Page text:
Rios-Jimenez v. Sec'y of Veterans Affairs
United States Court of Appeals for the First Circuit
March 12, 2008, Decided
[*34] SMITH, District Judge. In this case, plaintiff-appellant Maribel Rios-Jimenez ("Rios-Jimenez") appeals the award of summary judgment to her former employer, the Secretary of Veterans Affairs, Anthony J. Principi, in his official capacity, on her claims for disability discrimination, failure to accommodate, and hostile work environment, pursuant to the Rehabilitation Act, 29 U.S.C. § 701 et seq. We conclude that summary judgment was properly granted as to each of Rios-Jimenez's claims and affirm the decision of the district court.
We first sketch [**2] with some necessary detail the undisputed facts, as outlined by the district court. Rios-Jimenez was employed at the San Juan Veterans Administration ("VA") Medical Center as a Medical Technician in the VA Nursing Service. In 2000, she applied for and received a [*35] temporary promotion to Health Technician with the VA Research and Development Service ("R&D Service"). In her new position, Rios-Jimenez was assigned as Study Coordinator for a VA-funded diabetes study. Her duties and responsibilities included screening potential patients for eligibility, developing the initial database of patient information, conducting follow-up visits with patients according to a scheduling protocol, collecting data and completing study forms, recording and reporting adverse patient experiences, and performing other related duties as required by the needs of the study. Rios-Jimenez was directly supervised by Dr. Julio Benabe, the Associate Chief of Staff for Research and Development and the study's principal investigator, and was required to work in cooperation with a study monitor and additional staff within the VA's Cooperative Studies Program Coordinating Center ("CSPCC").
By May 2001, Rios-Jimenez had [**3] accumulated several absences for which she had not requested sick leave or compensatory time. Blanca Lebron, the Administrative Officer for the R&D Service, questioned Rios-Jimenez about her failure to comply with attendance and timekeeping requirements, and requested that Rios-Jimenez submit an ex post accounting of her absences. Rios-Jimenez submitted two forms. The first detailed the times, dates, and justifications for 51 hours of absence; the second accounted for 108 hours of absence without explanation of dates, times, or justifications. Both forms were signed by Dr. Benabe, who was Rios-Jimenez's supervisor at the time. Although Dr. Benabe approved both forms, Lebron did not accept Rios-Jimenez's accounting for the 108 hours because it failed to provide details regarding the dates, times, and justifications for the absences. After being credited all her properly documented time, Rios-Jimenez was left with 35 hours of unexplained absence.Read The Full CaseNot a Lexis Advance subscriber? Try it out for free.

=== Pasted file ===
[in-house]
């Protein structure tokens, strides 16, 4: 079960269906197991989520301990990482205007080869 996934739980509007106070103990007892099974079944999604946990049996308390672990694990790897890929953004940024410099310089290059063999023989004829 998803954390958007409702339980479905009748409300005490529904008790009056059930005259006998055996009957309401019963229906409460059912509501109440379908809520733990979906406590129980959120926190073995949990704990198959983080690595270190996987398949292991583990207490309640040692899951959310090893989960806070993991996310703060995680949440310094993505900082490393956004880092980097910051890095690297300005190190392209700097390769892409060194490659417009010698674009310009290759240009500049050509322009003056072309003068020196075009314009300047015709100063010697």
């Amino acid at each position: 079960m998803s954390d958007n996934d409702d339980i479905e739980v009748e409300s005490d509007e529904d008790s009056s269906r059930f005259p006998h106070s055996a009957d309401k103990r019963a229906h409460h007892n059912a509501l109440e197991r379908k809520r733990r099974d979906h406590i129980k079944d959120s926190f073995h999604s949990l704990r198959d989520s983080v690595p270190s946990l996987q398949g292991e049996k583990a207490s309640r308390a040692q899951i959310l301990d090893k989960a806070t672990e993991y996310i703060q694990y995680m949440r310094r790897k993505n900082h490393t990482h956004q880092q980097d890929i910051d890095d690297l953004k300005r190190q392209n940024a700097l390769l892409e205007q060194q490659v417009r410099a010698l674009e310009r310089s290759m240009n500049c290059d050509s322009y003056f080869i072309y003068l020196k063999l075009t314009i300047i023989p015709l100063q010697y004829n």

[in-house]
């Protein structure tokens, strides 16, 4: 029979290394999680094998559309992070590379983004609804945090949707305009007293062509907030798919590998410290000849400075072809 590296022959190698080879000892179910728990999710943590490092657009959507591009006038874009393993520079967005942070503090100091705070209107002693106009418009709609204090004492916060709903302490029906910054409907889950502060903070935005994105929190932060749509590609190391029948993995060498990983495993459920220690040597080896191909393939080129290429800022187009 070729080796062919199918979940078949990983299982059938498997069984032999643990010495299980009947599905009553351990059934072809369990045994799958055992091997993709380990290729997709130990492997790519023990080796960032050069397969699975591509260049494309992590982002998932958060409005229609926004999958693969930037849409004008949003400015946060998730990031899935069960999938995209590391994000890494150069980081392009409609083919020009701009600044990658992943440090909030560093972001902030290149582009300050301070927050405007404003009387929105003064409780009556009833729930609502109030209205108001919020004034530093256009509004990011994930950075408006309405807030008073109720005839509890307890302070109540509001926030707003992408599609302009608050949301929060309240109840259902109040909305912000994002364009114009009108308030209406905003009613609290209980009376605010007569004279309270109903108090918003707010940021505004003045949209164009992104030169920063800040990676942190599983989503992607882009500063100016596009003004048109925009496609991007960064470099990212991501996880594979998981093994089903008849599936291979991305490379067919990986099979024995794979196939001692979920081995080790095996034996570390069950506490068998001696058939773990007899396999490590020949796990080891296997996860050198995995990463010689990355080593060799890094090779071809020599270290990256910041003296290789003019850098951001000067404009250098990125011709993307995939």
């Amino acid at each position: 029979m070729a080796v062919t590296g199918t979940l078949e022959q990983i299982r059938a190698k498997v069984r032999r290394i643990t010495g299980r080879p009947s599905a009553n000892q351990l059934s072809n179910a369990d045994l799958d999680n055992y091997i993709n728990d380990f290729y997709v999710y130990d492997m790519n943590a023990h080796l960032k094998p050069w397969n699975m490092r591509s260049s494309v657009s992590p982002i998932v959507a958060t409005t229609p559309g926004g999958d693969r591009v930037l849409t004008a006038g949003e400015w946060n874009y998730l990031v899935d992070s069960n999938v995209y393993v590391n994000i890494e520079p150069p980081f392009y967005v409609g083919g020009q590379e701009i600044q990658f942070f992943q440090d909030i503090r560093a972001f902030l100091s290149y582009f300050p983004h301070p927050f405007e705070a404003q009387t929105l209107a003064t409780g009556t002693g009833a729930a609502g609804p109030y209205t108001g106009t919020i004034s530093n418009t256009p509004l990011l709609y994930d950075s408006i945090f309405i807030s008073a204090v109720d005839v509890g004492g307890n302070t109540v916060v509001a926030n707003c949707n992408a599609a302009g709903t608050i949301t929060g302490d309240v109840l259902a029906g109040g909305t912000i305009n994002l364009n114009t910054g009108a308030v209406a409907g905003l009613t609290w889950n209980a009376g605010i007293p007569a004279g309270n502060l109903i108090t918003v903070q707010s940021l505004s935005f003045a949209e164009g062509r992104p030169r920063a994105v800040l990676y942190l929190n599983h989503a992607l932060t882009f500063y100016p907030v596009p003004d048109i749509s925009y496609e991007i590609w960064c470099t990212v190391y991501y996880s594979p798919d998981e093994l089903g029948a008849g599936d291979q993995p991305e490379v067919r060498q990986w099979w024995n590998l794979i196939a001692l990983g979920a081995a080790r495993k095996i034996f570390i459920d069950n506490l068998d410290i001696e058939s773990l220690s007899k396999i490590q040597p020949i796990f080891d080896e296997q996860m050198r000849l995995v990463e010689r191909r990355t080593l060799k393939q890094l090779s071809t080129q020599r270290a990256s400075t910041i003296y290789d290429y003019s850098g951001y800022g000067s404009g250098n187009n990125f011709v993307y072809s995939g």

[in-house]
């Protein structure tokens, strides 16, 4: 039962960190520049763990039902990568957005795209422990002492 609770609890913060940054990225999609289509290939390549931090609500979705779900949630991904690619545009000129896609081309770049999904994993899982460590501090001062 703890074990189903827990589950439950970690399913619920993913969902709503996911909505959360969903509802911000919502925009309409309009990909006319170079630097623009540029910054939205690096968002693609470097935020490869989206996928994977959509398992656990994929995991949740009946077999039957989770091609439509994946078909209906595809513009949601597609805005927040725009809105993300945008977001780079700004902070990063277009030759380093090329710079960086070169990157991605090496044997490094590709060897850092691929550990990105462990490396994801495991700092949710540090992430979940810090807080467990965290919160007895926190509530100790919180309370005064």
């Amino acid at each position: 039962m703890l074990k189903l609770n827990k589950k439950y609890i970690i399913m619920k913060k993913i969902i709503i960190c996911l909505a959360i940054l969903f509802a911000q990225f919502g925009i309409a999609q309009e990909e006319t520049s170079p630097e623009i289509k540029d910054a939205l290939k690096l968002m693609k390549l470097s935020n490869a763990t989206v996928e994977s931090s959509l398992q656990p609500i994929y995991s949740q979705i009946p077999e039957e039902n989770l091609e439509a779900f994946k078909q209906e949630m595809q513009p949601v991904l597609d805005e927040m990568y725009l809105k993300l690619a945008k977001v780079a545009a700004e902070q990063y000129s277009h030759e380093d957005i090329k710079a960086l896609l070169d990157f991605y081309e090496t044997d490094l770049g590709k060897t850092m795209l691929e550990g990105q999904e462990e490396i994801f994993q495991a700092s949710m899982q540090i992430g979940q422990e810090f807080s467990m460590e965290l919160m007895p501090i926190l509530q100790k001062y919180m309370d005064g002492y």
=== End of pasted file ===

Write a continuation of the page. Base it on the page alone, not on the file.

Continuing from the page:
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520 F.3d 31 *; 2008 U.S. App. LEXIS 5263 **; 20 Am. Disabilities Cas. (BNA) 609; 13 Accom. Disabilities Dec. (CCH) P13-091
MARIBEL RIOS-JIMENEZ, Plaintiff, Appellant, v. SECRETARY OF VETERANS AFFAIRS, ANTHONY J. PRINCIPI, ET AL., Defendant, Appellees.
Prior History: [**1] APPEAL FROM THE UNITED STATES DISTRICT COURT FOR THE DISTRICT OF PUERTO RICO. [Hon. Salvador E. Casellas, U.S. Senior District Judge].
district court, termination, accommodation, disability, reasonable accommodation, summary judgment, promotion, essential function, temporary, attendance, discriminatory, hostile, facie, additional fact, direct evidence, psychiatrist, human resources department, work environment, return to work, allegations, emotional, part-time, disability discrimination, compensatory time, proffered, diabetes, opposing, factors, patient, email
Civil Procedure, Appeals, Summary Judgment Review, Standards of Review, Summary Judgment, Opposing Materials, Memoranda in Opposition, Labor & Employment Law, Disparate Treatment, Evidence, Mixed Motive, Circumstantial & Direct Evidence, Business & Corporate Compliance, Discrimination, Disability Discrimination, Rehabilitation Act, Burdens of Proof, Burden Shifting, Employee Burdens of Proof, Nonmovant Persuasion & Proof, Labor & Employment Law, Accommodation, Harassment, Sexual Harassment, Hostile Work Environment